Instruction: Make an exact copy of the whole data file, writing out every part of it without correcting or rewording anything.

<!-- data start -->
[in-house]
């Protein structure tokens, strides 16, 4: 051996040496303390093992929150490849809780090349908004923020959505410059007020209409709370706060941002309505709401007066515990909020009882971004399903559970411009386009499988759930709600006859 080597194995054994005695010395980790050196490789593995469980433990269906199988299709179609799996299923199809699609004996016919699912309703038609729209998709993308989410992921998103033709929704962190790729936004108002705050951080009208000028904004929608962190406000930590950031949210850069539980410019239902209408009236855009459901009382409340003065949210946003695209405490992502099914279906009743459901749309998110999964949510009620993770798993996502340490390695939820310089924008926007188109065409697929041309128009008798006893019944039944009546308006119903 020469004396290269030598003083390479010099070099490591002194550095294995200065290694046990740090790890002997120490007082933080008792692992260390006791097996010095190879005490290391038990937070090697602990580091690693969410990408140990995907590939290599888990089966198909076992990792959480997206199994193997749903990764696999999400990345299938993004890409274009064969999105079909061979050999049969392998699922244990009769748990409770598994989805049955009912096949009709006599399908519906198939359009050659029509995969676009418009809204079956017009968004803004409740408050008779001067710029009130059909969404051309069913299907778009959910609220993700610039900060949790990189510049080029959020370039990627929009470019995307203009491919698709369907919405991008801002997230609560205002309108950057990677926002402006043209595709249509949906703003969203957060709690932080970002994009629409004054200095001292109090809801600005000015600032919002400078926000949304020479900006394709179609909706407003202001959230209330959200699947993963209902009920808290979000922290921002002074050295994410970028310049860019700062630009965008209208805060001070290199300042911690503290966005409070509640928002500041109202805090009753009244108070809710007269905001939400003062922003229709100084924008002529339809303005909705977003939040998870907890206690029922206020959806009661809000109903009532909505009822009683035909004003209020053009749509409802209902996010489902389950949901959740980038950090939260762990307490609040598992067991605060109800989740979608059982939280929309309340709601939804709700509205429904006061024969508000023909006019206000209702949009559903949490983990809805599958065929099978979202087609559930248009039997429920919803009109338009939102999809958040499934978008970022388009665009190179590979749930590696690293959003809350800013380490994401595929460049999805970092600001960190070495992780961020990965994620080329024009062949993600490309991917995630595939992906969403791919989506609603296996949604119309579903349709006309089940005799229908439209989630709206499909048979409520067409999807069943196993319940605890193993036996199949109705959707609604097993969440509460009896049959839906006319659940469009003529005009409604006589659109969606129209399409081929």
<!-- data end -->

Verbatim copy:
[in-house]
């Protein structure tokens, strides 16, 4: 051996040496303390093992929150490849809780090349908004923020959505410059007020209409709370706060941002309505709401007066515990909020009882971004399903559970411009386009499988759930709600006859 080597194995054994005695010395980790050196490789593995469980433990269906199988299709179609799996299923199809699609004996016919699912309703038609729209998709993308989410992921998103033709929704962190790729936004108002705050951080009208000028904004929608962190406000930590950031949210850069539980410019239902209408009236855009459901009382409340003065949210946003695209405490992502099914279906009743459901749309998110999964949510009620993770798993996502340490390695939820310089924008926007188109065409697929041309128009008798006893019944039944009546308006119903 020469004396290269030598003083390479010099070099490591002194550095294995200065290694046990740090790890002997120490007082933080008792692992260390006791097996010095190879005490290391038990937070090697602990580091690693969410990408140990995907590939290599888990089966198909076992990792959480997206199994193997749903990764696999999400990345299938993004890409274009064969999105079909061979050999049969392998699922244990009769748990409770598994989805049955009912096949009709006599399908519906198939359009050659029509995969676009418009809204079956017009968004803004409740408050008779001067710029009130059909969404051309069913299907778009959910609220993700610039900060949790990189510049080029959020370039990627929009470019995307203009491919698709369907919405991008801002997230609560205002309108950057990677926002402006043209595709249509949906703003969203957060709690932080970002994009629409004054200095001292109090809801600005000015600032919002400078926000949304020479900006394709179609909706407003202001959230209330959200699947993963209902009920808290979000922290921002002074050295994410970028310049860019700062630009965008209208805060001070290199300042911690503290966005409070509640928002500041109202805090009753009244108070809710007269905001939400003062922003229709100084924008002529339809303005909705977003939040998870907890206690029922206020959806009661809000109903009532909505009822009683035909004003209020053009749509409802209902996010489902389950949901959740980038950090939260762990307490609040598992067991605060109800989740979608059982939280929309309340709601939804709700509205429904006061024969508000023909006019206000209702949009559903949490983990809805599958065929099978979202087609559930248009039997429920919803009109338009939102999809958040499934978008970022388009665009190179590979749930590696690293959003809350800013380490994401595929460049999805970092600001960190070495992780961020990965994620080329024009062949993600490309991917995630595939992906969403791919989506609603296996949604119309579903349709006309089940005799229908439209989630709206499909048979409520067409999807069943196993319940605890193993036996199949109705959707609604097993969440509460009896049959839906006319659940469009003529005009409604006589659109969606129209399409081929």